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Parent or Friend?

Parent or Friend?

Over the years of being a Parenting Consultant, I’ve spoken with may parents about what they see as their role, and what they want for their children. So many parents have said, that they want to be their child’s friend.

I believe that when you gave birth, you became a parent, and that is your role!

Over their lifetime, your children will (hopefully) have many friends – some short term, some long term, but they will only ever have you as parents – that is your role!

All children need parents to guide, teach and encourage them – and that is your role.

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growing a parent

‘Growing’ a Parent

When we become pregnant, there is so much focus on the developing foetus – the size, the gender, the health etc. Health professionals and family members encourage the pregnant Mother to eat well, avoid toxins such as smoke, and to get enough rest. These factors (and others) can contribute to the birth of a healthy baby.

When the baby is born there are regular check-ins with community nurses to monitor the progress of the new child. There is a lot of attention on the well-being and growth of the child.

What about the growth of the parent?

What does it take to ‘grow’ a healthy happy parent? Read more

Veggie Garden Image by Hazel Owens via Flickr

A Flourishing Garden

Last weekend I stepped outside and headed to the veggie patch, as I needed some parsley for my cooking. I was surprised to see that it was turning yellow, with only a few green tufts left. Glancing around I saw that the rhubarb was bolting, the tomatoes were tiny and had been eaten by a grub, and the other plants were looking wilted. How did this happen to my once lush, productive garden? I stopped to think…..Mmmm, it had been a week since I’d been out there. No wait …. maybe it was 2, or even 3 weeks! I realised that I hadn’t tended to the garden for such a long time due to my work and personal commitments, and as a result it was neglected.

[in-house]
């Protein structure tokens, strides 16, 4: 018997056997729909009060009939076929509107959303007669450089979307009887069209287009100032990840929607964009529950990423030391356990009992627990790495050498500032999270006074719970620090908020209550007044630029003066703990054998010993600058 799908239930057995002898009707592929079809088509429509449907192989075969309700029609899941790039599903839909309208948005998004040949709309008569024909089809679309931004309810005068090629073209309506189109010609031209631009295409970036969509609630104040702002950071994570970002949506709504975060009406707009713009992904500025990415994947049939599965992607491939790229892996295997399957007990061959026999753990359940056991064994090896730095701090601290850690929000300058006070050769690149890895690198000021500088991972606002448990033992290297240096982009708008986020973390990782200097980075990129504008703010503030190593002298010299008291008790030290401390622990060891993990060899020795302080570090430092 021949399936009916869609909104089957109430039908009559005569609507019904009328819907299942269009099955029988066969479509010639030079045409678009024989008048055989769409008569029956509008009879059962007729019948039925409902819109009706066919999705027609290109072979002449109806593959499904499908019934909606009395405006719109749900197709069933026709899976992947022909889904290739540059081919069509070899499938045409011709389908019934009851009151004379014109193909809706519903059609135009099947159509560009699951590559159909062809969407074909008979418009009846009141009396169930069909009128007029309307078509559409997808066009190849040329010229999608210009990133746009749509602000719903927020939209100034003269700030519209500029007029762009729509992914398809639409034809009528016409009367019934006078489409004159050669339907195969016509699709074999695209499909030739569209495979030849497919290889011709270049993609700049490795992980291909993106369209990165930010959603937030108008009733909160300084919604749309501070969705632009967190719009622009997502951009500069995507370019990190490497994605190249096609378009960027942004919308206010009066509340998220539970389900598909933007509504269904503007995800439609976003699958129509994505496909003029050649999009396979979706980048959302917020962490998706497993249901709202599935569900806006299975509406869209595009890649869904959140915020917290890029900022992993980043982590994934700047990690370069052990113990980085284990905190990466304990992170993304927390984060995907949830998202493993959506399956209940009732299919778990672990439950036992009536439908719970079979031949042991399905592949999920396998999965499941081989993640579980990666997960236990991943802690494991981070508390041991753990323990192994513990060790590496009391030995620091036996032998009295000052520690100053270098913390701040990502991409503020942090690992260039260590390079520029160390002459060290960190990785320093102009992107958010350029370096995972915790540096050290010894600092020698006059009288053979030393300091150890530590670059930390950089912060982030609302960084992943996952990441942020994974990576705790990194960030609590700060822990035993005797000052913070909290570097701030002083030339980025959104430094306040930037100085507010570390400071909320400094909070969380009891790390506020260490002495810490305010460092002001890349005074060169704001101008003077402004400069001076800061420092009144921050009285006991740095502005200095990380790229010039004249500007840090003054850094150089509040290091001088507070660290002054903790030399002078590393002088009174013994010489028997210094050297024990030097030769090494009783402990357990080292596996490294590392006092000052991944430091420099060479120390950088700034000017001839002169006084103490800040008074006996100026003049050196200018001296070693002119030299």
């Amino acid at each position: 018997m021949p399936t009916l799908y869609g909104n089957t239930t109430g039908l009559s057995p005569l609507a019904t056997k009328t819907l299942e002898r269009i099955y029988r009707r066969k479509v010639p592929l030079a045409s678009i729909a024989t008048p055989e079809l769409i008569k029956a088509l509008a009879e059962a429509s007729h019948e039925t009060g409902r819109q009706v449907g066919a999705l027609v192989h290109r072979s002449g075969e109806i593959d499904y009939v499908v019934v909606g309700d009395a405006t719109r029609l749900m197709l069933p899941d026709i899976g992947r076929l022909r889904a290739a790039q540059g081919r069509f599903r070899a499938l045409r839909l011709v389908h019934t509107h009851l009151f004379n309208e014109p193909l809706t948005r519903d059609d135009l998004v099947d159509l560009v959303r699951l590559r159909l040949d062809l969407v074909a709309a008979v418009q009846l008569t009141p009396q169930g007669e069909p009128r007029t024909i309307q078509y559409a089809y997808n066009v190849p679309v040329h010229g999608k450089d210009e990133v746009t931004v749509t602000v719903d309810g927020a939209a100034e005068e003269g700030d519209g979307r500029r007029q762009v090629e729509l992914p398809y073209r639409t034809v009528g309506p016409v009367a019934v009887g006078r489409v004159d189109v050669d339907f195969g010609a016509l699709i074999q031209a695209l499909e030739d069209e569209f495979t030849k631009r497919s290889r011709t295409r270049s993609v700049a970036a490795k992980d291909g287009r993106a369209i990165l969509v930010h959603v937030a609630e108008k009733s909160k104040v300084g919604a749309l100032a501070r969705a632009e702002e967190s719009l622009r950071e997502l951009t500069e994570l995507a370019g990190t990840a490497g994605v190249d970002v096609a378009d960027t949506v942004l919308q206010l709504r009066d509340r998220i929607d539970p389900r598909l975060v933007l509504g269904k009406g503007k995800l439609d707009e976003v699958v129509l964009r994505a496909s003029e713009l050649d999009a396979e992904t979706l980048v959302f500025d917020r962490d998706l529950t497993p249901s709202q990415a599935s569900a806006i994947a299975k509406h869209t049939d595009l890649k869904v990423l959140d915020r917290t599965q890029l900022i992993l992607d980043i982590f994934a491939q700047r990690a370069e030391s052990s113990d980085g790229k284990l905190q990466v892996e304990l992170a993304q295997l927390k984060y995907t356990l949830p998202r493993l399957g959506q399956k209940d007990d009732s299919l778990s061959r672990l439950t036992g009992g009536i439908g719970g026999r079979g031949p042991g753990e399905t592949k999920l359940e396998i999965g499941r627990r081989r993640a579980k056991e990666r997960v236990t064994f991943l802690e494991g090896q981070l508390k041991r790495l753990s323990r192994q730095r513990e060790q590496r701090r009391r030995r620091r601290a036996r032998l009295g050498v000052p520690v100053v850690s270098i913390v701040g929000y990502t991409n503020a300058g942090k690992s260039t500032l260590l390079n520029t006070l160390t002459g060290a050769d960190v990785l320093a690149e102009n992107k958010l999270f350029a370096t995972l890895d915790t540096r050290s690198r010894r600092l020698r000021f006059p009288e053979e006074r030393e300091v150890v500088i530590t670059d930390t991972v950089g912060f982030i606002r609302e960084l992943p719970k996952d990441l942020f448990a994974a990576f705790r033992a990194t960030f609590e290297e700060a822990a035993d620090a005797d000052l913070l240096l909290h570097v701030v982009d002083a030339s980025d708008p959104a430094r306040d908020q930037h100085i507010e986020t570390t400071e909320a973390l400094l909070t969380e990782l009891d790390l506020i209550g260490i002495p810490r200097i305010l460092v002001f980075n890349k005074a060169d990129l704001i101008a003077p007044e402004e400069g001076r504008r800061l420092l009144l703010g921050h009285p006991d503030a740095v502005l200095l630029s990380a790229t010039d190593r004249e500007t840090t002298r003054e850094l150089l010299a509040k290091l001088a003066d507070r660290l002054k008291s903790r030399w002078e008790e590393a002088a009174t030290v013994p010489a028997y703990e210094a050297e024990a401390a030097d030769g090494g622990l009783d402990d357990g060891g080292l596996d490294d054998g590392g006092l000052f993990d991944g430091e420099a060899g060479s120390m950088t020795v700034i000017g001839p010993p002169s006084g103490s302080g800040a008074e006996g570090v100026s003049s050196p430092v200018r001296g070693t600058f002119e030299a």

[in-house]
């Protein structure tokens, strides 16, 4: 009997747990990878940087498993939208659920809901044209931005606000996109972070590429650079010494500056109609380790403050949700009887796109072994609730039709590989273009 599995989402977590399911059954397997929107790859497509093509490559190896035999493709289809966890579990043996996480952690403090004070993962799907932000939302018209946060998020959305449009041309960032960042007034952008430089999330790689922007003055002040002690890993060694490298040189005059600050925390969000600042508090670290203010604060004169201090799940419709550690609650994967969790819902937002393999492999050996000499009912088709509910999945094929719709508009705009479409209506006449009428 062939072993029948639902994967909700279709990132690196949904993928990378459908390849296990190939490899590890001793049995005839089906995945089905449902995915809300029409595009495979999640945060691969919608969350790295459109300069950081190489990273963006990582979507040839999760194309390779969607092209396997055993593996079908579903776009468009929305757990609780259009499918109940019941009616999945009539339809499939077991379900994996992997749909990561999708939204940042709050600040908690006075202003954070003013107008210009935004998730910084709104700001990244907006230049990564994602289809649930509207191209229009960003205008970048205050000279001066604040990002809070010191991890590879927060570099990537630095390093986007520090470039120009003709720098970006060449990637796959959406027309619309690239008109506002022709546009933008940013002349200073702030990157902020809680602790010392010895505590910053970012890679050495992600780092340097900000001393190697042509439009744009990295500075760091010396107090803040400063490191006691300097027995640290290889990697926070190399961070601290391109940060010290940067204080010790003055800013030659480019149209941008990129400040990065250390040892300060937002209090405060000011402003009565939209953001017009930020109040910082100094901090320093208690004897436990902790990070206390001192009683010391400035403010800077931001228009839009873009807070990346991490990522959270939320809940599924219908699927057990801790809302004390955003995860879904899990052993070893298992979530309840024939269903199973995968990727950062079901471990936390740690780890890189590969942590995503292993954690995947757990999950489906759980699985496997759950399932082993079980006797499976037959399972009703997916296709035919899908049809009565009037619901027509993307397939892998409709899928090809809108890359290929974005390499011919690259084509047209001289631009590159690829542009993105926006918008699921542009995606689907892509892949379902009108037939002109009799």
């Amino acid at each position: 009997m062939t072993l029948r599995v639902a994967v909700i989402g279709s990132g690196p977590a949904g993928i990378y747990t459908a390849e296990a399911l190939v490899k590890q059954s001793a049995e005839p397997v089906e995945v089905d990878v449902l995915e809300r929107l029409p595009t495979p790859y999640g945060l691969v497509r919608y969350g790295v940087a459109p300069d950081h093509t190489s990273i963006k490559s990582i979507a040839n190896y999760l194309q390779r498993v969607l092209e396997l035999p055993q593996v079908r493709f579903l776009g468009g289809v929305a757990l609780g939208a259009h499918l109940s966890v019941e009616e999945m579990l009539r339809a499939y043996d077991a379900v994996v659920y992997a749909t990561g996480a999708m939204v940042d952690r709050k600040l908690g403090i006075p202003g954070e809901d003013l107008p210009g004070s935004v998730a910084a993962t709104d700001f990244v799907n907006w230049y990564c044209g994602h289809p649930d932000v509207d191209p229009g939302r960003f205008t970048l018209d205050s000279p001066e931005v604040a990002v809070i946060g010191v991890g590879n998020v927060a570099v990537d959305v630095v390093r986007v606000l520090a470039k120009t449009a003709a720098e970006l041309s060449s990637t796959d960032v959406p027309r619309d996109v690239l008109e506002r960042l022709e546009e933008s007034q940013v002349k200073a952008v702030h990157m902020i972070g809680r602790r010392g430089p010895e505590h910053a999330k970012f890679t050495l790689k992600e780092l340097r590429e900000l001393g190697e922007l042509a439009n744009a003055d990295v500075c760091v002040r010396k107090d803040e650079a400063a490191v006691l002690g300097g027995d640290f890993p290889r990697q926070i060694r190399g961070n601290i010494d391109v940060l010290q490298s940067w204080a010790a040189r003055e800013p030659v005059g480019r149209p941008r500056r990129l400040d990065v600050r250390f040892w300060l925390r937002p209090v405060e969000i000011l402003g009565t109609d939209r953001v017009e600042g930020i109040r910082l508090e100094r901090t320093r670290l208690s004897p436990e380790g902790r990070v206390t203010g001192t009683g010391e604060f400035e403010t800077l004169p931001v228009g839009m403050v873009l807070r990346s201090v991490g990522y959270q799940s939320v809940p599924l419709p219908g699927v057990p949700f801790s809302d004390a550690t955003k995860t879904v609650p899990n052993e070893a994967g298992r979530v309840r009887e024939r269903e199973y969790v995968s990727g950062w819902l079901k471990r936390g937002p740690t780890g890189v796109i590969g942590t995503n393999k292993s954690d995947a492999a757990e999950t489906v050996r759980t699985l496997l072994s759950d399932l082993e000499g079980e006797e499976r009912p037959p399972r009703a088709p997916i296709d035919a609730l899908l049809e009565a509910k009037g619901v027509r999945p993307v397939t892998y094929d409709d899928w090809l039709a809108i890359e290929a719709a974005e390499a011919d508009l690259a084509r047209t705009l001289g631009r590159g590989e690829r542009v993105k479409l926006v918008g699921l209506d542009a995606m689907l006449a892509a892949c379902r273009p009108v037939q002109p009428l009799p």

12 months ago that same garden had given me large quantities of tomatoes, parsley and zucchini which I happily shared. 12 months ago I was regularly out in the garden weeding, watering and nurturing it. What a difference!

 

How does this relate to parenting?

Children need to be nurtured. Just like a plant which needs good soil, water and sunshine to grow, our children also have needs. These must be satisfied in order to grow into healthy, ‘productive’ children.

Their needs are simple….. and it doesn’t involve trips to the toy store or expensive excursions to the latest theme park! Their needs centre around you. They need the basics as all humans do of food, clothing, shelter AND they need love and connection in order to thrive!

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Image by Yoz Grahame via Flickr

The Social-Emotional Development of your Child: Part 2 of 2 From 8 months to 3 years

Last week I shared with you what is happening developmentally in the Social-Emotional domain of babies from birth to age 8 months. Today we’ll continue that journey.

As a reminder, Social refers to how the child interacts with others and the learning of social skills. Emotional refers to how they express their emotions.

 

From between 8 months to 14 months, babies start to initiate social interaction by looking at the engage the parents, or children who are nearby.

Often this is the age when separation anxiety is the highest. Even though it can be a challenge for the parents it is a normal developmental stage.

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Stress in children

Stress in Children

Stress is a part of our lives. We have positive stress – eg we have many things which must be completed today. The stress of that can give us the energy to not procrastinate, but to drive us to action, to complete the task. Negative stress can be when things happen which are out of our control, and we feel stuck or unable to deal with the effects.

We don’t like to think that our small children can experience stress, but they experience life as we do. A little stress, like having to wait for something is okay – it can teach them patience (eg to wait their turn) or to understand time and sequence (eg after the toys are away we’ll go outside), and that’s a good thing. Even the stress of seeing Mum and Dad angry once or twice (as long as there is no violence involved) is okay, particularly if they see that they make up and life continues as normal – this can help to show that conflict can be resolved. On-going major stress is not okay for children, and can cause later problems for that child in different ways. This article is about the daily stresses – which are different ones for everyone!

 

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